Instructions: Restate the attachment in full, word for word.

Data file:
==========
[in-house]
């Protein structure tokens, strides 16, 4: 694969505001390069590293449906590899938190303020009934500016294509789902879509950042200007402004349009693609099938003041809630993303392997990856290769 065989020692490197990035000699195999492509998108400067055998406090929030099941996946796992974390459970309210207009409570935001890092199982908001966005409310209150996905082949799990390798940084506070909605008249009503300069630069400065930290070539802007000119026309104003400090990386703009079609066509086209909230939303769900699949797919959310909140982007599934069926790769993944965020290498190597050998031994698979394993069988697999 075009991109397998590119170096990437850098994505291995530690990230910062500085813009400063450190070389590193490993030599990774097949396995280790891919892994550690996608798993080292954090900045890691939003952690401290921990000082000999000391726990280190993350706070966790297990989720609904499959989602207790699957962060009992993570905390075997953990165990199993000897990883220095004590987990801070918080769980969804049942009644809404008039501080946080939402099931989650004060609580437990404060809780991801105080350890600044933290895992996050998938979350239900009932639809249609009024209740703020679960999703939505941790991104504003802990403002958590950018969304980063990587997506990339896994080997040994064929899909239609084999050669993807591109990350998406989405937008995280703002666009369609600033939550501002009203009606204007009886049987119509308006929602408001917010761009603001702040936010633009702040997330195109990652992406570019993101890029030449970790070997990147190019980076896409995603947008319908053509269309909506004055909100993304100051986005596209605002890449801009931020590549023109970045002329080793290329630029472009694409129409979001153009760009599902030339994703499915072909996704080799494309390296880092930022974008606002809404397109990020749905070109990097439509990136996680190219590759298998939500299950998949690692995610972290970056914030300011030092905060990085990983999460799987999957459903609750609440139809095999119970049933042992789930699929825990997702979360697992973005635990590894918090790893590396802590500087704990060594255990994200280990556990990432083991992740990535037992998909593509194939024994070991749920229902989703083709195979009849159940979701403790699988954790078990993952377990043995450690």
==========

[in-house]
């Protein structure tokens, strides 16, 4: 694969505001390069590293449906590899938190303020009934500016294509789902879509950042200007402004349009693609099938003041809630993303392997990856290769 065989020692490197990035000699195999492509998108400067055998406090929030099941996946796992974390459970309210207009409570935001890092199982908001966005409310209150996905082949799990390798940084506070909605008249009503300069630069400065930290070539802007000119026309104003400090990386703009079609066509086209909230939303769900699949797919959310909140982007599934069926790769993944965020290498190597050998031994698979394993069988697999 075009991109397998590119170096990437850098994505291995530690990230910062500085813009400063450190070389590193490993030599990774097949396995280790891919892994550690996608798993080292954090900045890691939003952690401290921990000082000999000391726990280190993350706070966790297990989720609904499959989602207790699957962060009992993570905390075997953990165990199993000897990883220095004590987990801070918080769980969804049942009644809404008039501080946080939402099931989650004060609580437990404060809780991801105080350890600044933290895992996050998938979350239900009932639809249609009024209740703020679960999703939505941790991104504003802990403002958590950018969304980063990587997506990339896994080997040994064929899909239609084999050669993807591109990350998406989405937008995280703002666009369609600033939550501002009203009606204007009886049987119509308006929602408001917010761009603001702040936010633009702040997330195109990652992406570019993101890029030449970790070997990147190019980076896409995603947008319908053509269309909506004055909100993304100051986005596209605002890449801009931020590549023109970045002329080793290329630029472009694409129409979001153009760009599902030339994703499915072909996704080799494309390296880092930022974008606002809404397109990020749905070109990097439509990136996680190219590759298998939500299950998949690692995610972290970056914030300011030092905060990085990983999460799987999957459903609750609440139809095999119970049933042992789930699929825990997702979360697992973005635990590894918090790893590396802590500087704990060594255990994200280990556990990432083991992740990535037992998909593509194939024994070991749920229902989703083709195979009849159940979701403790699988954790078990993952377990043995450690």